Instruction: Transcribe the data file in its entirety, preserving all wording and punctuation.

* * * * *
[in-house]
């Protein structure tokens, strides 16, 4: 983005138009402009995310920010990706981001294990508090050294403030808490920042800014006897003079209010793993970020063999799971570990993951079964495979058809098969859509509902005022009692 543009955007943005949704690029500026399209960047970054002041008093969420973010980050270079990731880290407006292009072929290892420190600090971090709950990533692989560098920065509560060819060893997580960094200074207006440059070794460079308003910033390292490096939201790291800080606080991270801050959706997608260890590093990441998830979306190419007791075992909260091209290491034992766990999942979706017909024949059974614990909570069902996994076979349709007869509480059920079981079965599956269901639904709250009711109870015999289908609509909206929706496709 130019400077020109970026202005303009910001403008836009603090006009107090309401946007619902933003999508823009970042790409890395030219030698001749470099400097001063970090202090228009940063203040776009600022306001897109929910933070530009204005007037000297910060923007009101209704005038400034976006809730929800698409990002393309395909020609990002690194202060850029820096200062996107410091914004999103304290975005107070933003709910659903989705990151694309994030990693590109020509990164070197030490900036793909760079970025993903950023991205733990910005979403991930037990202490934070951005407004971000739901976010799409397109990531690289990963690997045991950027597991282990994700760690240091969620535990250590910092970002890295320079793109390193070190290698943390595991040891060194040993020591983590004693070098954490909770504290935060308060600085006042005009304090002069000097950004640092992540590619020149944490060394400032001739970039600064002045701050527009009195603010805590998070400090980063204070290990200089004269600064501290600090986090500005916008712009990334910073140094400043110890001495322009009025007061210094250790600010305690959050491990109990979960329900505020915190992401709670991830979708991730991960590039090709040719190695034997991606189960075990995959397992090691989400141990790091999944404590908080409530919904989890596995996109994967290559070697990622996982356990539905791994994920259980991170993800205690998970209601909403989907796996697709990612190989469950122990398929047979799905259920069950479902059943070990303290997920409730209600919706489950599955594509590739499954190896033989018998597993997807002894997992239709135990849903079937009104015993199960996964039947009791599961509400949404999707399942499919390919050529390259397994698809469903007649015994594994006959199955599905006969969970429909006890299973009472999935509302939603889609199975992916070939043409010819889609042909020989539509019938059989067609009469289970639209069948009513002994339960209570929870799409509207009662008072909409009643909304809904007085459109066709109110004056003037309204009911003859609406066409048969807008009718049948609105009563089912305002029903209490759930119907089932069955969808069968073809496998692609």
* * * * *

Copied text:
[in-house]
């Protein structure tokens, strides 16, 4: 983005138009402009995310920010990706981001294990508090050294403030808490920042800014006897003079209010793993970020063999799971570990993951079964495979058809098969859509509902005022009692 543009955007943005949704690029500026399209960047970054002041008093969420973010980050270079990731880290407006292009072929290892420190600090971090709950990533692989560098920065509560060819060893997580960094200074207006440059070794460079308003910033390292490096939201790291800080606080991270801050959706997608260890590093990441998830979306190419007791075992909260091209290491034992766990999942979706017909024949059974614990909570069902996994076979349709007869509480059920079981079965599956269901639904709250009711109870015999289908609509909206929706496709 130019400077020109970026202005303009910001403008836009603090006009107090309401946007619902933003999508823009970042790409890395030219030698001749470099400097001063970090202090228009940063203040776009600022306001897109929910933070530009204005007037000297910060923007009101209704005038400034976006809730929800698409990002393309395909020609990002690194202060850029820096200062996107410091914004999103304290975005107070933003709910659903989705990151694309994030990693590109020509990164070197030490900036793909760079970025993903950023991205733990910005979403991930037990202490934070951005407004971000739901976010799409397109990531690289990963690997045991950027597991282990994700760690240091969620535990250590910092970002890295320079793109390193070190290698943390595991040891060194040993020591983590004693070098954490909770504290935060308060600085006042005009304090002069000097950004640092992540590619020149944490060394400032001739970039600064002045701050527009009195603010805590998070400090980063204070290990200089004269600064501290600090986090500005916008712009990334910073140094400043110890001495322009009025007061210094250790600010305690959050491990109990979960329900505020915190992401709670991830979708991730991960590039090709040719190695034997991606189960075990995959397992090691989400141990790091999944404590908080409530919904989890596995996109994967290559070697990622996982356990539905791994994920259980991170993800205690998970209601909403989907796996697709990612190989469950122990398929047979799905259920069950479902059943070990303290997920409730209600919706489950599955594509590739499954190896033989018998597993997807002894997992239709135990849903079937009104015993199960996964039947009791599961509400949404999707399942499919390919050529390259397994698809469903007649015994594994006959199955599905006969969970429909006890299973009472999935509302939603889609199975992916070939043409010819889609042909020989539509019938059989067609009469289970639209069948009513002994339960209570929870799409509207009662008072909409009643909304809904007085459109066709109110004056003037309204009911003859609406066409048969807008009718049948609105009563089912305002029903209490759930119907089932069955969808069968073809496998692609």